Personhood, Ethics, and Animal Cognition: Situating Animals in Hare's Two Level Utilitarianism

By Gary E. Varner | Go to book overview

5
Which Animals Are Sentient?

§5.1. Sentience, Phenomenal Consciousness, and Pain

In his later works, Hare mentioned that sentient animals certainly have moral standing on his theory (MT, pp. 90–91; EB, p. 82), and he credited his former graduate student Peter Singer with drawing his attention to the moral standing of animals (EB, p. 221). Hare published only one paper that was focused on issues involving animals, however—“Why I am only a Demi-Vegetarian,” first published in 1993 as chapter 15 of his Essays on Bioethics —and he nowhere systematically investigated the question of which animals are sentient. Yet this is a key question, because sentience defines the outer limit of the moral community for a Harean utilitarian. Informally stated, Hare argues that the logic of moral discourse requires you to choose as if you had to “stand in the shoes” of everyone affected by your actions. In those informal terms, the answer to the question “Which animals are sentient?” tells us who has shoes to stand in.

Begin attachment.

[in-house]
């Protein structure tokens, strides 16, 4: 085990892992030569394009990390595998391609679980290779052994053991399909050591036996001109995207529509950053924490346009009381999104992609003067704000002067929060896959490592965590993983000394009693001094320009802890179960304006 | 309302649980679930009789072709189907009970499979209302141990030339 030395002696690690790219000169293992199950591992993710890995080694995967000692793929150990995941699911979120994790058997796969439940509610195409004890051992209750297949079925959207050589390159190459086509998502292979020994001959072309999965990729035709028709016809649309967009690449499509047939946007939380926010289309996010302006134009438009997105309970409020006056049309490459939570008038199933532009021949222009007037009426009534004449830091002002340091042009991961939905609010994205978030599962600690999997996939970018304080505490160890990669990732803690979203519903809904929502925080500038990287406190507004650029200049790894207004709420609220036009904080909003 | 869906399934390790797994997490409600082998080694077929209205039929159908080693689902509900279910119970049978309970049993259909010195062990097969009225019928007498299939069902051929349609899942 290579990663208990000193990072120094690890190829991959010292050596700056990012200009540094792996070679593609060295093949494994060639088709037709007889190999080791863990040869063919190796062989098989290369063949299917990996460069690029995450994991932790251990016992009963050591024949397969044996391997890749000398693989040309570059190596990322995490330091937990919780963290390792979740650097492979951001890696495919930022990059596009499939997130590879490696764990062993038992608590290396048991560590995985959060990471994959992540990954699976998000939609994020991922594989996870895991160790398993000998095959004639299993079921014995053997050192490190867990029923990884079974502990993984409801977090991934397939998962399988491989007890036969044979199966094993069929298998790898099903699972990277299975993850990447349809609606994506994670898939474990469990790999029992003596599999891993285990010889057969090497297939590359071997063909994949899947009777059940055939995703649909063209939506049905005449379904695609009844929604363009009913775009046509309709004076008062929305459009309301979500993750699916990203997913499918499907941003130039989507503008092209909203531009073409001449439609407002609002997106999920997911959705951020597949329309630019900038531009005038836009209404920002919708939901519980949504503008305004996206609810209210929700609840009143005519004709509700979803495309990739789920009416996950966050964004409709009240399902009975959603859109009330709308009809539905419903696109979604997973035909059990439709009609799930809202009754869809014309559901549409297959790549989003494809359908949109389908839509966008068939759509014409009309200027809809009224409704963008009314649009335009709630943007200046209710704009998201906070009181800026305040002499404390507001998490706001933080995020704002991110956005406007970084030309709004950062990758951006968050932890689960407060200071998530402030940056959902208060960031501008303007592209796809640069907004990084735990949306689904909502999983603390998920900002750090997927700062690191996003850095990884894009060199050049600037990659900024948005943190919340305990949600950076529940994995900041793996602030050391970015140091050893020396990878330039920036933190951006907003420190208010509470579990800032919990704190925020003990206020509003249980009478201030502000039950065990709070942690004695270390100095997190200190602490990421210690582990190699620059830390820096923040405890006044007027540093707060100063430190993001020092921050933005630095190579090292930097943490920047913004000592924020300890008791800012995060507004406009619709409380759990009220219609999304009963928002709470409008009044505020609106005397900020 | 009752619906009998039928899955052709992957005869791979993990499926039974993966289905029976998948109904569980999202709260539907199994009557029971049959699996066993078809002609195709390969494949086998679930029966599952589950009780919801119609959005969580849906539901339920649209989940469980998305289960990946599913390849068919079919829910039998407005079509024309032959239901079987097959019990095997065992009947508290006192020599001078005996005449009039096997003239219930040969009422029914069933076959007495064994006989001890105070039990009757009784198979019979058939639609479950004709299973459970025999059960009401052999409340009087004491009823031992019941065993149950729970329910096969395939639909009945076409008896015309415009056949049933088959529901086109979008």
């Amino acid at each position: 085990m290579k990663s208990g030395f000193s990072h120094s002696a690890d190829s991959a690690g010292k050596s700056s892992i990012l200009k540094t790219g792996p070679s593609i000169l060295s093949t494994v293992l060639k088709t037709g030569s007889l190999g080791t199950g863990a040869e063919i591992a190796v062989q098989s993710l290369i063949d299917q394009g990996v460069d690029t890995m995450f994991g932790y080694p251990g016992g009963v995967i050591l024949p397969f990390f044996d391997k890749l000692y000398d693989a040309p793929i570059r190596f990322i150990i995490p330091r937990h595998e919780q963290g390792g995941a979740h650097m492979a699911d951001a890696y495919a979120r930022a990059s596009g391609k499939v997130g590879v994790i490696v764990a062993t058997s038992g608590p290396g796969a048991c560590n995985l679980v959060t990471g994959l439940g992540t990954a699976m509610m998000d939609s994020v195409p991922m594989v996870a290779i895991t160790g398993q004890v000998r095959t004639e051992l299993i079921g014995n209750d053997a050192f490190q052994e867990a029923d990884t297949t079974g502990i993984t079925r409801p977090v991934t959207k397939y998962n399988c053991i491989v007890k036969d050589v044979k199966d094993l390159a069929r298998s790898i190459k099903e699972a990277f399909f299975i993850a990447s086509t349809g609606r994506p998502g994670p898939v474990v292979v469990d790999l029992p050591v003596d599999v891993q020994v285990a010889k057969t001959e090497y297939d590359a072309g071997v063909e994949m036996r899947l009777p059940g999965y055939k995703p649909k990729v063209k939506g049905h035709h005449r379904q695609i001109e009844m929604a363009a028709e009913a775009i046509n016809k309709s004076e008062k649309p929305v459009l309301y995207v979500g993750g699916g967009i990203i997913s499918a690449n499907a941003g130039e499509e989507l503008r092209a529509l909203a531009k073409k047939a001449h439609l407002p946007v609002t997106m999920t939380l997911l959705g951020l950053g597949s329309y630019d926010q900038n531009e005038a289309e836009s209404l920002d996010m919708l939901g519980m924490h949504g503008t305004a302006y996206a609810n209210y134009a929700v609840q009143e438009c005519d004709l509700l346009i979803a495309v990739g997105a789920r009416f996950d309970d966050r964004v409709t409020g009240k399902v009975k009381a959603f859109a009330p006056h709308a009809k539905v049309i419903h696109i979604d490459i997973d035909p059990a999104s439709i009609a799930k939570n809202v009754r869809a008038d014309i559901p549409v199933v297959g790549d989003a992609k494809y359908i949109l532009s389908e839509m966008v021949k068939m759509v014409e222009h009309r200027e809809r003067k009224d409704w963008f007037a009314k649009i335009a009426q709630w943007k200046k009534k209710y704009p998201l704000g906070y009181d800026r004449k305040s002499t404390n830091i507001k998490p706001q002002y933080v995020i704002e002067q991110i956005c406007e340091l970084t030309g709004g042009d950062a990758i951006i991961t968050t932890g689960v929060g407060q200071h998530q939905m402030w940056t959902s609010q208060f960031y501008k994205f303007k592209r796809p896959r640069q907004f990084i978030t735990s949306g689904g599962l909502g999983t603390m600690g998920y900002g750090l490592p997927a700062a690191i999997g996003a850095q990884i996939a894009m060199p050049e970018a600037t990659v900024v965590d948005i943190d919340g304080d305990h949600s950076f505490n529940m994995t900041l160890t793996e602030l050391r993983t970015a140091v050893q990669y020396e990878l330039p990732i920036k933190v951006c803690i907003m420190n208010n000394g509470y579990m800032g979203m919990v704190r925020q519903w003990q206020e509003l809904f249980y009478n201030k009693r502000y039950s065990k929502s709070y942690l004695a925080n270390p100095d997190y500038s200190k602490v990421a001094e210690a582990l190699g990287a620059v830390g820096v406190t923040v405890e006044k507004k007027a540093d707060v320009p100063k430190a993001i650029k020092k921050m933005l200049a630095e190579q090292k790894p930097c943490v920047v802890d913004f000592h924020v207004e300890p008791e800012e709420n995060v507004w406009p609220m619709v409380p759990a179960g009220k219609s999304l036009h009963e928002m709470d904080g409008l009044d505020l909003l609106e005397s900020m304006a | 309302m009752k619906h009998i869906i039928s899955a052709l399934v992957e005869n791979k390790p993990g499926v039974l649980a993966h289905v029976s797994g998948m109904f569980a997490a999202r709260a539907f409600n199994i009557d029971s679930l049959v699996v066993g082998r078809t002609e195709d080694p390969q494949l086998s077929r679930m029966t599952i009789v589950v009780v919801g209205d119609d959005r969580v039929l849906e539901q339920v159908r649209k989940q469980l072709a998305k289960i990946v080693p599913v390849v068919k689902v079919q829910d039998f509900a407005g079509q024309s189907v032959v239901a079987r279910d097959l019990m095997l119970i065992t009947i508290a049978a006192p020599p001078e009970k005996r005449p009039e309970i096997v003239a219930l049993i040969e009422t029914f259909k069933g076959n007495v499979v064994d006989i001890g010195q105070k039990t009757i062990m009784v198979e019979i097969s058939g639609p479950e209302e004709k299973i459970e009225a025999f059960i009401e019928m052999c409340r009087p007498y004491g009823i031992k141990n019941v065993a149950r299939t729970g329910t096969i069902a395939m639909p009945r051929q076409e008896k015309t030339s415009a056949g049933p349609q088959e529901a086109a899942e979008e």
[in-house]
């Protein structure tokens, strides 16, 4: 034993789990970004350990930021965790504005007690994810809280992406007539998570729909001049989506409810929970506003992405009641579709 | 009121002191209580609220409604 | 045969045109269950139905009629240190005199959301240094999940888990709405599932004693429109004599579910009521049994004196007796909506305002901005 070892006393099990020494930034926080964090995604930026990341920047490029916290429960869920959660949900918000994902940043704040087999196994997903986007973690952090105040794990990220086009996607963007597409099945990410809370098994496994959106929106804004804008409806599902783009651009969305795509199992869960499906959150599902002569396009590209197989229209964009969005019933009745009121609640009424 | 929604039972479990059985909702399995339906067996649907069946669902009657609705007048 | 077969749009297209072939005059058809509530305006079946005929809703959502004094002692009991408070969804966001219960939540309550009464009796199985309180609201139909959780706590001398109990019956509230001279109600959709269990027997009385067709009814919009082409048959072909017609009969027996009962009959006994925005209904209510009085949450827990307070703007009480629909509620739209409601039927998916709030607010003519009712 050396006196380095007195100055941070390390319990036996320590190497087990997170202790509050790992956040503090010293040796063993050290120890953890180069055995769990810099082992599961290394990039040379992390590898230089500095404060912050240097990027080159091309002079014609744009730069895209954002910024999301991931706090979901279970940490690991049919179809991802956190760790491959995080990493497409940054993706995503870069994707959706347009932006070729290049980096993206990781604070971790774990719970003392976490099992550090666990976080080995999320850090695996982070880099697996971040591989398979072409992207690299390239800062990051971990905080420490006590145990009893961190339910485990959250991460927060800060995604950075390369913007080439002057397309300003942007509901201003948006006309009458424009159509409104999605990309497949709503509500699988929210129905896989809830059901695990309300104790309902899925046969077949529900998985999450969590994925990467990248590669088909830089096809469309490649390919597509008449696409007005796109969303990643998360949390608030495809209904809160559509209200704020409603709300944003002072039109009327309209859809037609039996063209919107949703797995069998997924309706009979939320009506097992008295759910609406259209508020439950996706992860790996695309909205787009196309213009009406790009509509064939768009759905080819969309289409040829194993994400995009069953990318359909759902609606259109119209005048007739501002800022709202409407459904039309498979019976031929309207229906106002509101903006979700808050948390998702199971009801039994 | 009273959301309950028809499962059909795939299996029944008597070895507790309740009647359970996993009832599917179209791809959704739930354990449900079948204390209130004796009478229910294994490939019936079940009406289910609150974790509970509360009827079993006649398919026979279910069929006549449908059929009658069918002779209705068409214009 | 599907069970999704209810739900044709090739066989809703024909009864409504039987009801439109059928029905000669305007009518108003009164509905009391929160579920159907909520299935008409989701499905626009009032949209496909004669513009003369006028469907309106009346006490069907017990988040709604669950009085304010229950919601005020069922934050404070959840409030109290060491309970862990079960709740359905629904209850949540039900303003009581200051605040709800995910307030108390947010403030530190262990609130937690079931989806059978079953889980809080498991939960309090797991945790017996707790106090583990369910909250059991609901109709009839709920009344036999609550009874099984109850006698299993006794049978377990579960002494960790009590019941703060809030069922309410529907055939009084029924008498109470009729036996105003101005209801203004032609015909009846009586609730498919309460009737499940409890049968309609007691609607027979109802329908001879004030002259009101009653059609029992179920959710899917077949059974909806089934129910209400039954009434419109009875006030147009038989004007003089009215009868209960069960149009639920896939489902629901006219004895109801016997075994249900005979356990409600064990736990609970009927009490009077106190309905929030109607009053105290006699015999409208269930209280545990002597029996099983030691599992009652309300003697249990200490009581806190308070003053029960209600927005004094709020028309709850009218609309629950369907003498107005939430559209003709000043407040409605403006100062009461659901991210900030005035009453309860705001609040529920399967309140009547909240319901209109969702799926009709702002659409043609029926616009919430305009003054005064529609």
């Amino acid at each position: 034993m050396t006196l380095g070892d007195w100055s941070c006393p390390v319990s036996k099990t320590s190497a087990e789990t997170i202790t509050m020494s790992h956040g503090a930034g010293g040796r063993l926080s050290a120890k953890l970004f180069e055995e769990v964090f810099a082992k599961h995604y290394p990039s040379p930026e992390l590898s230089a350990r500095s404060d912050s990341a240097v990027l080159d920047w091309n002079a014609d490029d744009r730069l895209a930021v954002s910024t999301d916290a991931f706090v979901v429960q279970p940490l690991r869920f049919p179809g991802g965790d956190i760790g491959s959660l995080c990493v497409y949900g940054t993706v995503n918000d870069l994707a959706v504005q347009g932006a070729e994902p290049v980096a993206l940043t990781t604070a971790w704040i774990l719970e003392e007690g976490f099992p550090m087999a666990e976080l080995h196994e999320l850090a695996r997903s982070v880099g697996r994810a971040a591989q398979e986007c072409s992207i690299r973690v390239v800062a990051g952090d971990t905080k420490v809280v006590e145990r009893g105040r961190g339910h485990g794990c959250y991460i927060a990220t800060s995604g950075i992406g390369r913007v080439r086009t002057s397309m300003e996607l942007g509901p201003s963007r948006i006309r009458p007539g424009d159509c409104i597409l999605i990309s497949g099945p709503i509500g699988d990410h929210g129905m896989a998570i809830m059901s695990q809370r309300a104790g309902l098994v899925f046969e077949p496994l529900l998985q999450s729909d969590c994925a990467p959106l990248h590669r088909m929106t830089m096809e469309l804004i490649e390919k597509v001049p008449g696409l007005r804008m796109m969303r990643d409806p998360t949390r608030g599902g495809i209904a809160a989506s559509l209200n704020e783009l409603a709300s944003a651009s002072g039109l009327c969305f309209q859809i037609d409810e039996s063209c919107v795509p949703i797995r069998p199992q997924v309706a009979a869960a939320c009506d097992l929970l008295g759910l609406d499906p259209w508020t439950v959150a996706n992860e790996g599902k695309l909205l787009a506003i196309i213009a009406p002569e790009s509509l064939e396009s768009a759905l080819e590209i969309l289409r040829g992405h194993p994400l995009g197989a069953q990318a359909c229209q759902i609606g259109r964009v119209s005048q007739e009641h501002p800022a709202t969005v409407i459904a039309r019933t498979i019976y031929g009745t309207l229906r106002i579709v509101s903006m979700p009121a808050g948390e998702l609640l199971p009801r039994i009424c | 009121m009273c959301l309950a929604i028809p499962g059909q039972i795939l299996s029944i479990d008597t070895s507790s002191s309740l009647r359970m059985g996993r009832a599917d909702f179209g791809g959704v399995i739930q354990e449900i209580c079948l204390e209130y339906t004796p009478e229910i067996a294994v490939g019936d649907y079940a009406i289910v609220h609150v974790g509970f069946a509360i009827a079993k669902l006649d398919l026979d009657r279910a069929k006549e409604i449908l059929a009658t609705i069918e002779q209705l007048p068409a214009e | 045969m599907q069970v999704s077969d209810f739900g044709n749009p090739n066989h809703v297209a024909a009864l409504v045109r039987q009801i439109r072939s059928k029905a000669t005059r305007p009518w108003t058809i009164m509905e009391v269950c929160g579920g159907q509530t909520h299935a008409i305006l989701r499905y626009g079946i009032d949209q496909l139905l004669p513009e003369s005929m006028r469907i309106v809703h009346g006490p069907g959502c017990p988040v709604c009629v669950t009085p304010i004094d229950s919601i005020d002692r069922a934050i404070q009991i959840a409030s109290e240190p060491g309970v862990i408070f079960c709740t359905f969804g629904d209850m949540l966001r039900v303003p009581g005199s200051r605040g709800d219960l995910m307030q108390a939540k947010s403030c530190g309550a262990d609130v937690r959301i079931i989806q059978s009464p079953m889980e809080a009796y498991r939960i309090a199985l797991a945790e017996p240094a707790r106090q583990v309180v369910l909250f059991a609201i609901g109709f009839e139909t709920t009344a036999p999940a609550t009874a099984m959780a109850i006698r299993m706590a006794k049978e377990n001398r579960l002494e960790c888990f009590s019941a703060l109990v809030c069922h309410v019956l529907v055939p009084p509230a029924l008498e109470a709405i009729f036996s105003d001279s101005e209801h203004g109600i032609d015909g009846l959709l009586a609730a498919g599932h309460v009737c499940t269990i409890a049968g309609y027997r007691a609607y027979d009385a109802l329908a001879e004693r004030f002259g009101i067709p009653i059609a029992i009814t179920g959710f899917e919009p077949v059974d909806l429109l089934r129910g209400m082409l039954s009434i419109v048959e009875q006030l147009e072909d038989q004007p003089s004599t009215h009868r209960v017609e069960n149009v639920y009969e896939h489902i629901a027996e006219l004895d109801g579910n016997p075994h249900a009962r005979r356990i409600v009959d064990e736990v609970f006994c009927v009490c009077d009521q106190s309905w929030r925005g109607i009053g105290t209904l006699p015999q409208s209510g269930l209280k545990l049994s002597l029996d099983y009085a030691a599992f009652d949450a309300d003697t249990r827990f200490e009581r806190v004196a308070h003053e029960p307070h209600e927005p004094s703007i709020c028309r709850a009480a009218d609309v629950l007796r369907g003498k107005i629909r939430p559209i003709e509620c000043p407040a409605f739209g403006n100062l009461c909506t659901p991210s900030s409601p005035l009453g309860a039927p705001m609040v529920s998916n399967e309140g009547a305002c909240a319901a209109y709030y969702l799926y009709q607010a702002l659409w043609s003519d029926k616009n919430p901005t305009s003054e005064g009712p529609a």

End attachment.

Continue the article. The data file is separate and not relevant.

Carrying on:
In this chapter, I consider how far sentience extends in the animal kingdom. The bulk of the chapter concerns what I call the “standard” argument by analogy concerning pain, which concludes that (with some exceptions perhaps) vertebrates probably are conscious, while invertebrates probably are not. After getting clear about the meanings of “sentience” and some other key terms in this first section, I will discuss animal consciousness and arguments by analogy consciousness in §5.2, and then present the standard argument in §5.3. In §5.4, I respond to two important criticisms of the standard argument. The final section of this chapter is a broader consideration of “what consciousness might do for an organism,” apart from helping it to avoid noxious stimuli, as in the case of pain. The upshot of this first chapter of part II is that good ILS rules governing our treatment of animals will cover at least all vertebrates. The remaining three chapters in this second part of the book will complicate the picture by arguing that a Harean utilitarian should recognize a distinction among persons, near-persons, and the merely sentient, and that while we have no good evidence that any non-human animals are persons, at least some animals probably qualify as near-persons. The extended illustration of Harean

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